Every future city will have a digital `twin' that consumes data from the physical city and generates predictions for its design, construction, and management. The centre-piece of this digital twin is its residents. This research project is to build such residents, a `digital twin' of crowds, by proposing the next-generation mathematical models and artificial intelligence algorithms. This will be achieved by combining machine learning with neuroscience, architectural design and crowd management. Today, it is expected that more than 6.7 billion people will aggregate in urban spaces by 2050, leading to megacities of 10 million inhabitants (United Nations). The research project will lead to a crowd-driven framework that can predict crowd motions, help design new spaces and improve existing spaces, to eliminate potential dangers, minimise discomfort and maximise efficiency, enabling planners and policymakers to meet the great challenges of fast urbanisation in the 21st century.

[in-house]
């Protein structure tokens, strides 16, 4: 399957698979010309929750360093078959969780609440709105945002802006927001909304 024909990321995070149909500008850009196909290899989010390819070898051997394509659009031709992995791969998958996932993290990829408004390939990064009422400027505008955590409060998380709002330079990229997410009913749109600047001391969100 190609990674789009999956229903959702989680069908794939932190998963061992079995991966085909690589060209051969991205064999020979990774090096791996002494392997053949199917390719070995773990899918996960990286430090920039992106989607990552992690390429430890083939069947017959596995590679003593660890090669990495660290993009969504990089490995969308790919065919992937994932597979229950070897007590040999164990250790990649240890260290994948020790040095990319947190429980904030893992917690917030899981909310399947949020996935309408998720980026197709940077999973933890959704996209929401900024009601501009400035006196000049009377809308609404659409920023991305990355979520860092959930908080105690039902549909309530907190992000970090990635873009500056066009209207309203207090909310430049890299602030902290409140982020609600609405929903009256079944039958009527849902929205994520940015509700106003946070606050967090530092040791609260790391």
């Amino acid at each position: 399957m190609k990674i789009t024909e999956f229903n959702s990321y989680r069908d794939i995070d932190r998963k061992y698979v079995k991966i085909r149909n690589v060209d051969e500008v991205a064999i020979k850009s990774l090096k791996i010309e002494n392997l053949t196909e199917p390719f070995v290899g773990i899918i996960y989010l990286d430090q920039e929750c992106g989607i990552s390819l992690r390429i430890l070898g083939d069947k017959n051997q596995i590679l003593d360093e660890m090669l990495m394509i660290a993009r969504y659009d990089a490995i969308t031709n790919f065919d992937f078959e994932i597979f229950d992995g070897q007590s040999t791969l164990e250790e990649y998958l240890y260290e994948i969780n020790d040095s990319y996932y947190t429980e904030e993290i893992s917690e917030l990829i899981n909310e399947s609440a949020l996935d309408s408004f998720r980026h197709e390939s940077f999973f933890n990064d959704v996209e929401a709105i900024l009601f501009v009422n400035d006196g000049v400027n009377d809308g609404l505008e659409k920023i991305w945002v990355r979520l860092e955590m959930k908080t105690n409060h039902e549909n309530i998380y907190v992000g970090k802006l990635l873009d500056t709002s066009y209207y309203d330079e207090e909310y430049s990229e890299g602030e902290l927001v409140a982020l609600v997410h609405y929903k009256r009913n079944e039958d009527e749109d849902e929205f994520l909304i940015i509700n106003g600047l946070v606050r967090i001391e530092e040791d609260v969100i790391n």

This project is to look into the fundamental crowd motions in different environments including indoor/outdoor scenarios. The goal of this project is to propose a series of new models and mathematical frameworks to capture the crowd motions for the purposes of analysis and simulation.
The research falls into the category of data-driven crowd analysis where data is intensively used for analysis as compared to traditional empirical modelling where concise mathematical models are made trying to capture the complex structure in the data. However, because of the high complexity, more data (big data) is needed and meanwhile corresponding algorithms and models with enough capacity for data consumption are to be developed.
The project is currently accepting PhD applications every year.